Get the most out of the meat
To maximize the flavor of your meal, brown your meat in a skillet before adding it to the crock pot. Then deglaze the pan and with wine or broth. Deglazing gets all of the caramelized pieces of meat from the bottom of the pan. Add the liquid with those yummy bits of meat to your crock pot and you will have a richer flavor in your meal.
Out with the old crock pot!
Check out the new crock pots! There are so many new options available now. If you need your crock pot to do its cooking while you are out of the house, look into the programmable models. On these models, when the food is finished cooking, the slow cooker adjusts its temperature. This keeps your food warm, but at a safe temperature until you are ready to dig in. The latest crock pot in my house has a rubber lined hole in the top of the lid for a meat thermometer. This is a pretty brilliant combination of the crock pot with an indispendable thermometer.The thermometer fits snugly into the lid so none of the heat escapes out. Perfect for larger cuts of meat.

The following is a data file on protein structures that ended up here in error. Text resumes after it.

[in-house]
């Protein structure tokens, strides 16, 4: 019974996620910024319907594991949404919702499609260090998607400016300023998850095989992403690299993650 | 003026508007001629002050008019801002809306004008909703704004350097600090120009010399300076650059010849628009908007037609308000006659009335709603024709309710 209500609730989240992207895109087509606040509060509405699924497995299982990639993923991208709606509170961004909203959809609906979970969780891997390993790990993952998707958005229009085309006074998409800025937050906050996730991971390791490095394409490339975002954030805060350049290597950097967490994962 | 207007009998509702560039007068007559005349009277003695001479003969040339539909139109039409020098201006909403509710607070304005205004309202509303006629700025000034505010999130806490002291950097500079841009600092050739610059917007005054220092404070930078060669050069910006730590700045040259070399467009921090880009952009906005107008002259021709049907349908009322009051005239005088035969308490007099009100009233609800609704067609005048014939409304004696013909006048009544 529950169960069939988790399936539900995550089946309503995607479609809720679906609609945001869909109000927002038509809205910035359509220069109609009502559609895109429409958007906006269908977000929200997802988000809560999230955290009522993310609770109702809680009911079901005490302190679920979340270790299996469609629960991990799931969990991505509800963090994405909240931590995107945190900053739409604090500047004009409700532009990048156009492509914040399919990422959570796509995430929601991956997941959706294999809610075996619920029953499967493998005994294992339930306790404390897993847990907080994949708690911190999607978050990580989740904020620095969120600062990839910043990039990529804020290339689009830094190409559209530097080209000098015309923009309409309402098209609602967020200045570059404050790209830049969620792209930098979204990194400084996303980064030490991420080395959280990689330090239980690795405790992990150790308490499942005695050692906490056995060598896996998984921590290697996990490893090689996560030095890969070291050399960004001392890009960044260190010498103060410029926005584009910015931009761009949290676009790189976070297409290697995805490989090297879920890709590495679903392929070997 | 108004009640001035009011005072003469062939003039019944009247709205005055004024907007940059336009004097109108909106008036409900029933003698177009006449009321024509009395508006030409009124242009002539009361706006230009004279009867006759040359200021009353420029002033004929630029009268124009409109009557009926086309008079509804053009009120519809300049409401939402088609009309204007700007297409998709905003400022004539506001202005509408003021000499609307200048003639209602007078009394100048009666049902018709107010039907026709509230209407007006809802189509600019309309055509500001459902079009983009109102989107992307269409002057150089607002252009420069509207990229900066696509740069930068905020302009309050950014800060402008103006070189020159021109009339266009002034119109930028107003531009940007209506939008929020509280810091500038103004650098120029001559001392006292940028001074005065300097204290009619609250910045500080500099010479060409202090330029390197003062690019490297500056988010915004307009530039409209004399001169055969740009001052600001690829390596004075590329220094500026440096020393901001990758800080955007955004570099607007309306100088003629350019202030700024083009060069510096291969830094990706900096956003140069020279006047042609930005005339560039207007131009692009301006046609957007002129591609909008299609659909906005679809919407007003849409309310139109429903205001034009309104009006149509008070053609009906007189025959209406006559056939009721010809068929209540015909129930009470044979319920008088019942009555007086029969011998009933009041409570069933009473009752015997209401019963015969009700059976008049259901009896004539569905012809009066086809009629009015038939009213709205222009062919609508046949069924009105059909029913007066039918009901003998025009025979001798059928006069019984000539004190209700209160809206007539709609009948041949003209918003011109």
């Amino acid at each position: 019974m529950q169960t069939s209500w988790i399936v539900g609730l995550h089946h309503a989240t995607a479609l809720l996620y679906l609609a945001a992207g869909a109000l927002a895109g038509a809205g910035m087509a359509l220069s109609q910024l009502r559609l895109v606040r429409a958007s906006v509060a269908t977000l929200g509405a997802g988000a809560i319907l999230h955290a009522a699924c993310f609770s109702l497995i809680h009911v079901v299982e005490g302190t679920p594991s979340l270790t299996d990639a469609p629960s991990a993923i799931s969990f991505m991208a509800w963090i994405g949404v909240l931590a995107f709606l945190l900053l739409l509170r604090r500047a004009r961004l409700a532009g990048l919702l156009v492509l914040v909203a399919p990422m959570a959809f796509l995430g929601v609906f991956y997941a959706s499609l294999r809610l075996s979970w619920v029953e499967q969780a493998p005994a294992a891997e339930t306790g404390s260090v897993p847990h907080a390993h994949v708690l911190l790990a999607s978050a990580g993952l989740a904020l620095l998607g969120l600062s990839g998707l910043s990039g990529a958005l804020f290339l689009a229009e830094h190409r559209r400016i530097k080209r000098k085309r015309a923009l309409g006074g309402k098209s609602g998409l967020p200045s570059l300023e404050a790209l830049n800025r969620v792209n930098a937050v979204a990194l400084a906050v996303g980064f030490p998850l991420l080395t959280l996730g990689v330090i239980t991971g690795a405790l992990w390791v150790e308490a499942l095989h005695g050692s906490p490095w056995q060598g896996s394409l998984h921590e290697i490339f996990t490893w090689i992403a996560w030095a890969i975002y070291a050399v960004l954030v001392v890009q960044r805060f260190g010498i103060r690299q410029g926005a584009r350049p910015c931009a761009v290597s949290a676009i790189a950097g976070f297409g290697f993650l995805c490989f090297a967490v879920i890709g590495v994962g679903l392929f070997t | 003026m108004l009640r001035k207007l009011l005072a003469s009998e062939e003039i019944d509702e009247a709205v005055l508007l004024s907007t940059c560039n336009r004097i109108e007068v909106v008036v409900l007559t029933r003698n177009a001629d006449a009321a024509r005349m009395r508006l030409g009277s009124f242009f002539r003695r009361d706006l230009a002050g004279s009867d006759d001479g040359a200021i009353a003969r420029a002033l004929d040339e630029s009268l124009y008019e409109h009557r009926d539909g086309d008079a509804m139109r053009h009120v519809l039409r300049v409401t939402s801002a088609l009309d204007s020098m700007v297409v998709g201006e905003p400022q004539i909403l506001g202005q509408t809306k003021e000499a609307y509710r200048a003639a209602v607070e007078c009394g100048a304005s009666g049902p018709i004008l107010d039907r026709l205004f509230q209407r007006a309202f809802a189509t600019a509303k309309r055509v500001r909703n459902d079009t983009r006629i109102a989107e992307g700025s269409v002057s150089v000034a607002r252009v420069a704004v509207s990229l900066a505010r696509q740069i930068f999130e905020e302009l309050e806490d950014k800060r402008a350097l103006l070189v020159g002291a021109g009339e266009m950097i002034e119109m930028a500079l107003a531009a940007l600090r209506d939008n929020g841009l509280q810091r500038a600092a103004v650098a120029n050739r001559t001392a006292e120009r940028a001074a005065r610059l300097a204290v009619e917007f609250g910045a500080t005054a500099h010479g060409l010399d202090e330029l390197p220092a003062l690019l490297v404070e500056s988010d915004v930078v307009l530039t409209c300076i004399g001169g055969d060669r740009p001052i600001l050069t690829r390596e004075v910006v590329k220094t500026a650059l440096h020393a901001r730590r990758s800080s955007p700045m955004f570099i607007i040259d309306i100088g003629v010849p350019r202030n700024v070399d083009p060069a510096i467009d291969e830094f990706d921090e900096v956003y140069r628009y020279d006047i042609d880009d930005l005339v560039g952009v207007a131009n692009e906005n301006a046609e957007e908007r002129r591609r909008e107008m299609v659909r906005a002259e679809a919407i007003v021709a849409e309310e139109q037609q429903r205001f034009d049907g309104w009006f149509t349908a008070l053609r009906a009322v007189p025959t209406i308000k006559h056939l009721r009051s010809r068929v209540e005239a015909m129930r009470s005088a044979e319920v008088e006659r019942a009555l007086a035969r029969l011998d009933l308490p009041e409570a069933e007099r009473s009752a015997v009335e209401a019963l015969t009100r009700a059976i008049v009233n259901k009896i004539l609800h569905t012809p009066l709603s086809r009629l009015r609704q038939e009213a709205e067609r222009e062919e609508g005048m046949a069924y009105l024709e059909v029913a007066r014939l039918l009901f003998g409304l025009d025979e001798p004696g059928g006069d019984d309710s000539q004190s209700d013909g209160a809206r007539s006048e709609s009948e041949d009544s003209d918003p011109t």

Preheat your crock pot
It is basically a little oven. So give it about 20 minutes to warm up all the way before you start adding your food. Just like you pre-heat your oven, pre-heat while prepping your food. It also cuts down on cooking time.
Food temperature matters
Putting frozen food in the slow cooker can increase your chances of bacteria growth. Remember that danger zone of 40 to 140 degrees F that was mentioned above? Prevent bacteria by avoiding all frozen foods. Fully thaw out all meats and vegetables before adding to the cooker. We have thawed out meat in the fridge or used our microwave to thaw vegetables. The only exception to this rule would be the prepackaged crock pot meals that are sold in the frozen food section in the grocery store. Just follow the directions on the back of the package.
Gingerbread in a crockpot meal?
Toss in some crumbled gingerbread or crushed ginger snap cookies! Ginger adds a depth of flavor and texture to the liquid. Use them in beef type dishes like stew and pot roast.
Use a high quality wine